Archive for 25 July, 2011

What are you listening to?

 

The current situation of the market has completely changed, as the digital world has taken over and the model of communication we used to use is not sufficient anymore.

The global crisis, the availability of information on the net, witty consumers and the lack of trust in the corporate messages make companies adopt ultra-competitive behaviour.

Now, more than ever, companies need to focus on their client relation philosophy, to overcome the traditional approach based on unidirectional advertising.

The answer is a new competitive outlook that requires compiling as much information as possible from clients, in order to give the right value to our products that respond to their specific needs.

The use of the web has revolutionized the way people interact, as internet enhances both the ability to gather knowledge and also the user experience.

Strategies in “Communication 2.0” are addressed at people, in order to share and arouse passion about services and products.

Reaching our target depends on how we handle the following concepts:

  • Content: Brands must (i) create and make the content highly accessible, and (ii) show commitment to their customers, as that is the core of the strategy that strengthens the sense of belonging.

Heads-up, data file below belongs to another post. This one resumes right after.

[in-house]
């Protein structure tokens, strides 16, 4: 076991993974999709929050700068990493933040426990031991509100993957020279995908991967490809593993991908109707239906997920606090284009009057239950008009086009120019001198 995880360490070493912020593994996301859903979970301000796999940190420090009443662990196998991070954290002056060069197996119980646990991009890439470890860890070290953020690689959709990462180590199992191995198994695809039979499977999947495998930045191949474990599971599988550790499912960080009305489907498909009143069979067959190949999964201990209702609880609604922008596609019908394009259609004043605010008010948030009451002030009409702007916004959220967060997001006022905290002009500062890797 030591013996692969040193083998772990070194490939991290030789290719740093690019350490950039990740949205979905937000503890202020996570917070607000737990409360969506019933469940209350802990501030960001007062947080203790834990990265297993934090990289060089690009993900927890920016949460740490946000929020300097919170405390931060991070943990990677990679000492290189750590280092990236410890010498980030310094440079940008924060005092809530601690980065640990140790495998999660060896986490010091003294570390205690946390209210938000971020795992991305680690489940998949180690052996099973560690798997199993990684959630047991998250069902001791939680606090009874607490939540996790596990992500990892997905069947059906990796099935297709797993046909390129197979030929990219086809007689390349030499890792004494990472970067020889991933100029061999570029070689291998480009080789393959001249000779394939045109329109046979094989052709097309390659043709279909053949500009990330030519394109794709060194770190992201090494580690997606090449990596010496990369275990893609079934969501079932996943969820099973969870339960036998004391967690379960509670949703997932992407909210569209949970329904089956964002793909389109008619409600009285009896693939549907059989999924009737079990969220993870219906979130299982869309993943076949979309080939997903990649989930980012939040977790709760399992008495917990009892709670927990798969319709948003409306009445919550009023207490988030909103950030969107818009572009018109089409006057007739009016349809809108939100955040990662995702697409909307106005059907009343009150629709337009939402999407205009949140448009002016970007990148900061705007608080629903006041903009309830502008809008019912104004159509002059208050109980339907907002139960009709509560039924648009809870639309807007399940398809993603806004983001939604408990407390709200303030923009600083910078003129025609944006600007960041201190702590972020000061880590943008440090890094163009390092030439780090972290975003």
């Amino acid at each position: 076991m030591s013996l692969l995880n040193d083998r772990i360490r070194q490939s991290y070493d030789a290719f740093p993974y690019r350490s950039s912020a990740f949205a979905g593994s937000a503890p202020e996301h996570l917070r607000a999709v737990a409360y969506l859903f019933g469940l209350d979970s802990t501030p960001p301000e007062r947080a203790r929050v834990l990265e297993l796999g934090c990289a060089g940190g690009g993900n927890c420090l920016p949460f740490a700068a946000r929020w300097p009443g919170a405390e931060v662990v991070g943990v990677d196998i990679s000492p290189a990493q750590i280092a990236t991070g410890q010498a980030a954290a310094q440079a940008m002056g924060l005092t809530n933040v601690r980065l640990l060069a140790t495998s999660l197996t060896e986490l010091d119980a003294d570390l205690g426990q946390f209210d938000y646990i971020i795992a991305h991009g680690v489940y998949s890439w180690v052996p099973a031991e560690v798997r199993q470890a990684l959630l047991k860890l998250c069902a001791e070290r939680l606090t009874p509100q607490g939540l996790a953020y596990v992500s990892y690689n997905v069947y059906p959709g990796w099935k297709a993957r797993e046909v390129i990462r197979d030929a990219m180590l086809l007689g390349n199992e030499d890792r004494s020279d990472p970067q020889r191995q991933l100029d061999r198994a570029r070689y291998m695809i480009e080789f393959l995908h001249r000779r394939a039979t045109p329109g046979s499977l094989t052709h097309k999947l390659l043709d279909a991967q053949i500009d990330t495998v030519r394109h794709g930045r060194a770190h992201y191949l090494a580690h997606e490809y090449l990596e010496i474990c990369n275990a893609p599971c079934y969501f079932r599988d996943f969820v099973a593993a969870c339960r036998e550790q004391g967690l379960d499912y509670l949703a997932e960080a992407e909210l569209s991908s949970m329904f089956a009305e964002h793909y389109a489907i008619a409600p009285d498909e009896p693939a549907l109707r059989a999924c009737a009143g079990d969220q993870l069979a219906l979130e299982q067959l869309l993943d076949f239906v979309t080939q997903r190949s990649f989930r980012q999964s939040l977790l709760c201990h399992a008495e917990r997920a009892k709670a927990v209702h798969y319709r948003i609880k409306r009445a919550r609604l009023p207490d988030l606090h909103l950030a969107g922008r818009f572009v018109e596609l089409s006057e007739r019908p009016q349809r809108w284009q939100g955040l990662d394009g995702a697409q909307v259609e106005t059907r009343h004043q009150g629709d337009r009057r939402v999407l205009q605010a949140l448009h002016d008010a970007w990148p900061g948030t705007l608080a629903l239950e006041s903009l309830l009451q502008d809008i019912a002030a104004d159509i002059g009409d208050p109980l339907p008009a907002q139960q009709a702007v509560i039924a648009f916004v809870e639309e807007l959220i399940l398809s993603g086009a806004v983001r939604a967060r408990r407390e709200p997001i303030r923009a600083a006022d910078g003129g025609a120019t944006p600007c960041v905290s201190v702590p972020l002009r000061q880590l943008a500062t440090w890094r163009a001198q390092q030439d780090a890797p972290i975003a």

• Conversation: the content is not enough in itself as it needs to generate interaction.
  • Being contagious: the content and the conversation must be viral, a quality that can only be given by users themselves from the intensity and character of the conversations held.

The first step to be taken to become part of this new model of marketing and communication is to listen to our audience. Then, work on giving them what they expect from you, as they are the ones that will use the information of your brand, comparing, talking to other people and commenting on it.

New consumer profiles have been born and companies cannot completely control the “blurb” created by the internet users.

This is the result of an intelligent online society!

Related reading

“The long tail economy” by Chris Anderson
 
  “Wikinomics” by Don Tapscott, Anthony D.Williams
 
 
“The Cluetrain Manifesto” by Rick Levine, Christopher Locke, Doc Searls and David Weinberger.